Pearl Jam’s Yield was released on February 3rd, 1998. To coincide with its 25th anniversary, we’re republishing this feature, which was originally posted in 2018.
Studies in human development depict a person’s life as a series of crises to be negotiated and, for lack of a better word, mastered before moving on to the next challenge. Experts argue that if someone fails to come to terms with a particular phase in a healthy and productive manner, they run the risk of developmental paralysis and missing out on the stages that come afterward. For some reason, this information from a bygone professorial career crept into my mind while I listened to Pearl Jam’s Yield over and over again this past week. I wondered, do similar hurdles exist for rock bands? Because Yield always felt like a daunting hurdle cleared to me — a clear division between who Pearl Jam are now and who they once were.
Several of the acts Consequence has celebrated over the years seem to have made that leap from adolescence to young adulthood and later to middle age. Productivity may slacken, breakup rumors may periodically surface, and hiatuses of multiple years may come and go, but bands like Pearl Jam, Foo Fighters, Radiohead, and even studio feet-dragging outfits like Tool seem destined to carry on well into old age.
The late Erik Erikson, a pioneer in human development, may have posited that the stability demonstrated by these bands stems from them being comfortable with themselves, secure in their relationships, and content with their standing in the music world. Hence, when it’s time to plug in again, the band members are in a healthy space to create, contribute, and collaborate rather than backslide into the behaviors that cause an inordinate number of bands to whither long before their time.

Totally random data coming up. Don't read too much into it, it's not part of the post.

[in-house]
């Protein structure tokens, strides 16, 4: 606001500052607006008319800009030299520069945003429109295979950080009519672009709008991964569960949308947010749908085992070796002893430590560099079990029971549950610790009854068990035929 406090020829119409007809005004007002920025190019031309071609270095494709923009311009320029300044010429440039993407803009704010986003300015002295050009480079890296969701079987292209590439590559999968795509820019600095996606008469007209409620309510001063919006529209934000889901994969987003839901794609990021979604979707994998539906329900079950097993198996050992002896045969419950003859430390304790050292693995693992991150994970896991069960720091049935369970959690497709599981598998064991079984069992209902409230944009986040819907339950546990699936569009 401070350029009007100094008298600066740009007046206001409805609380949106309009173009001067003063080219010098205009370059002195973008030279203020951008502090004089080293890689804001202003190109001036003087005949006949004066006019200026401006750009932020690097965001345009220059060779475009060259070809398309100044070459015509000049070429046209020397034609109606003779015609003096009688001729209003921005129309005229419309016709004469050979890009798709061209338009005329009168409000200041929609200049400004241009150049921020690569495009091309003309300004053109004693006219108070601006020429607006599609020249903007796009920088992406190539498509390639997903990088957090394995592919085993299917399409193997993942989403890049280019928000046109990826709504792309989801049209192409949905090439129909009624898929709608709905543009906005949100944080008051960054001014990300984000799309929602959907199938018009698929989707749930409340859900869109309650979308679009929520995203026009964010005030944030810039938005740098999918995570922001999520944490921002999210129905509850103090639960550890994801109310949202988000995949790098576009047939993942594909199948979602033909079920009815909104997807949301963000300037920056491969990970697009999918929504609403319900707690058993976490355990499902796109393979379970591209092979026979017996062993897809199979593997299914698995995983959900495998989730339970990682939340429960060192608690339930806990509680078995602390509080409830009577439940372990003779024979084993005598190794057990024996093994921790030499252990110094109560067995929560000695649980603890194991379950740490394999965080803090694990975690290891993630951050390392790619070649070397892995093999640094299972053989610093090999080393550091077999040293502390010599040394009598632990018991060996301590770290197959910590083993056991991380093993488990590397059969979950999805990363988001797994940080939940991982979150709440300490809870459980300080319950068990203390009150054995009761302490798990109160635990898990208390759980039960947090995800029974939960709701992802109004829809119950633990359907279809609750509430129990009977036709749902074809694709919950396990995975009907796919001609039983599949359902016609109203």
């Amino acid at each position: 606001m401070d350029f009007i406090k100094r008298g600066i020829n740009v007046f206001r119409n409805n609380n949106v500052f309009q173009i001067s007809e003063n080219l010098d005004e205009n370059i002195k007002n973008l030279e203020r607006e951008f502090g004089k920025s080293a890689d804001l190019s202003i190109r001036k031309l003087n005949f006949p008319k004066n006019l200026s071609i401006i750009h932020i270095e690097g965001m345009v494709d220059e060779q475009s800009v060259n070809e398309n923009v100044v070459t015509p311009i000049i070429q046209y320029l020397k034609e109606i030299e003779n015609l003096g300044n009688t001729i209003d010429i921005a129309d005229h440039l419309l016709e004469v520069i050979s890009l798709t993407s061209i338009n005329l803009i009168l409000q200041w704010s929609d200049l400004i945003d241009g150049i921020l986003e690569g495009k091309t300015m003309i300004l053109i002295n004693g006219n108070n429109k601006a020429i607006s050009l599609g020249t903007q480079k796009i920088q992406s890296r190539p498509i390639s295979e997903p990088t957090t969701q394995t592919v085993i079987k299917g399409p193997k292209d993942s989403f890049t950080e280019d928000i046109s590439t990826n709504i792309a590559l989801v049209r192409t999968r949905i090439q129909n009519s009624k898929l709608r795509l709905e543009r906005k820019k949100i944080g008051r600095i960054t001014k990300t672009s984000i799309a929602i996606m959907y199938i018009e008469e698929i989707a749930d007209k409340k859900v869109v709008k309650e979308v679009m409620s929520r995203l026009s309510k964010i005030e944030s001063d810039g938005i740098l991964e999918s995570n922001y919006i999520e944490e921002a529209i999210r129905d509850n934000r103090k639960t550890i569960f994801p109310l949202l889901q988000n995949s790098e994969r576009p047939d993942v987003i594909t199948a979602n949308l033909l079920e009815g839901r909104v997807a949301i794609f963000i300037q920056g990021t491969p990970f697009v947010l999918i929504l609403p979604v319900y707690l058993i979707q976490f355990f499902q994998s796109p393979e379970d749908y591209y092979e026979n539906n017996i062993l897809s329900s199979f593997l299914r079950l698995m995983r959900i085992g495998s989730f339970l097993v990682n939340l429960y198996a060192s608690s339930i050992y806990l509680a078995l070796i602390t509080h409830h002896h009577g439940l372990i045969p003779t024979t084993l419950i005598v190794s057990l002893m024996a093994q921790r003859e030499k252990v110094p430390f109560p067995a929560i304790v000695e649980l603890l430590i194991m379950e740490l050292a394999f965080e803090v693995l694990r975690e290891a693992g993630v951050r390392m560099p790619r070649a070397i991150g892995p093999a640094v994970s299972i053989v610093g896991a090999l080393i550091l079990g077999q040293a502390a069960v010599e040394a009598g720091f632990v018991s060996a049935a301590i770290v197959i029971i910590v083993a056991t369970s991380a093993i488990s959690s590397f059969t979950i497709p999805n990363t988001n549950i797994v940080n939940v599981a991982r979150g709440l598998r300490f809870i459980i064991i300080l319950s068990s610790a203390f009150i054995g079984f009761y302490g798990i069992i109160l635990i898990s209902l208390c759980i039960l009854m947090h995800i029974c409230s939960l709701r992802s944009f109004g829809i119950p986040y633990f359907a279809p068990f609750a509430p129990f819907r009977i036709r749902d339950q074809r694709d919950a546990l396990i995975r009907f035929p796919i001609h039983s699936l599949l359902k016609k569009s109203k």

None of this is meant to make an academic study of the longevity of rock bands, but it’s perhaps worth considering that the difference between a band burning brightly or burning out prematurely could be this idea of discovering a new type of maturity in the midst of crisis. And considering all the mounting tensions that consumed Pearl Jam prior to recording Yield, it makes the record seem like a clear-cut resolution of the destructive behaviors and problems that had plagued the group and threatened to cut their career short. The album feels not like a coming of age but, for this band, a coming of middle age and the first leg of the rest of their run together as a veteran act.
Pearl Jam might be the most dependable, well-oiled American touring band around these days, but that’s light years from the tumult of the group’s earliest days, which included, among other trials, rising from the ashes of a fallen friend and bandmate. Less than three years after Stone Gossard and Jeff Ament had buried both Andrew Wood and their rock star dreams as Mother Love Bone, the two found themselves at the unpredictable epicenter of the grunge explosion as members of Temple of the Dog, the fictional band Citizen Dick in Cameron Crowe’s Seattle-promoting Singles, and the multiplatinum-selling grunge band Pearl Jam.